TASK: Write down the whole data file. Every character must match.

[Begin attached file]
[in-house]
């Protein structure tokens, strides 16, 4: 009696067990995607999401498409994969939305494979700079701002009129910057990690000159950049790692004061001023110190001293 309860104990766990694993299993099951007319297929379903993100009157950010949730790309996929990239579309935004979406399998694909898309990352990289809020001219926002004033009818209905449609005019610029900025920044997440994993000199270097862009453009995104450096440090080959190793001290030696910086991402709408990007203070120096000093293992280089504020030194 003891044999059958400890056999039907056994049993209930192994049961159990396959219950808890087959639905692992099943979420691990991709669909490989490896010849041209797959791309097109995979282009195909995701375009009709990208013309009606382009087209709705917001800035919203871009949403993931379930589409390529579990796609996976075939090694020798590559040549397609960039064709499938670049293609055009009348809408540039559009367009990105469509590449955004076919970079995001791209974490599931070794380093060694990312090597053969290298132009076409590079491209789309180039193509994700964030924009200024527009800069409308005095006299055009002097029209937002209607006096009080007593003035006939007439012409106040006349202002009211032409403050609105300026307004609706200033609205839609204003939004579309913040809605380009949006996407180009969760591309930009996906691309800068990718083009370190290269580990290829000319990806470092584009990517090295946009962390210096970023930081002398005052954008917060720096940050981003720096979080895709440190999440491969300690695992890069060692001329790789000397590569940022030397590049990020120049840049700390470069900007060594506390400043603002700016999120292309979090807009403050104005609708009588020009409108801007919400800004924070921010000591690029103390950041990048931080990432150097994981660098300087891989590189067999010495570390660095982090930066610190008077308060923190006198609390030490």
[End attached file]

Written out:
[in-house]
């Protein structure tokens, strides 16, 4: 009696067990995607999401498409994969939305494979700079701002009129910057990690000159950049790692004061001023110190001293 309860104990766990694993299993099951007319297929379903993100009157950010949730790309996929990239579309935004979406399998694909898309990352990289809020001219926002004033009818209905449609005019610029900025920044997440994993000199270097862009453009995104450096440090080959190793001290030696910086991402709408990007203070120096000093293992280089504020030194 003891044999059958400890056999039907056994049993209930192994049961159990396959219950808890087959639905692992099943979420691990991709669909490989490896010849041209797959791309097109995979282009195909995701375009009709990208013309009606382009087209709705917001800035919203871009949403993931379930589409390529579990796609996976075939090694020798590559040549397609960039064709499938670049293609055009009348809408540039559009367009990105469509590449955004076919970079995001791209974490599931070794380093060694990312090597053969290298132009076409590079491209789309180039193509994700964030924009200024527009800069409308005095006299055009002097029209937002209607006096009080007593003035006939007439012409106040006349202002009211032409403050609105300026307004609706200033609205839609204003939004579309913040809605380009949006996407180009969760591309930009996906691309800068990718083009370190290269580990290829000319990806470092584009990517090295946009962390210096970023930081002398005052954008917060720096940050981003720096979080895709440190999440491969300690695992890069060692001329790789000397590569940022030397590049990020120049840049700390470069900007060594506390400043603002700016999120292309979090807009403050104005609708009588020009409108801007919400800004924070921010000591690029103390950041990048931080990432150097994981660098300087891989590189067999010495570390660095982090930066610190008077308060923190006198609390030490």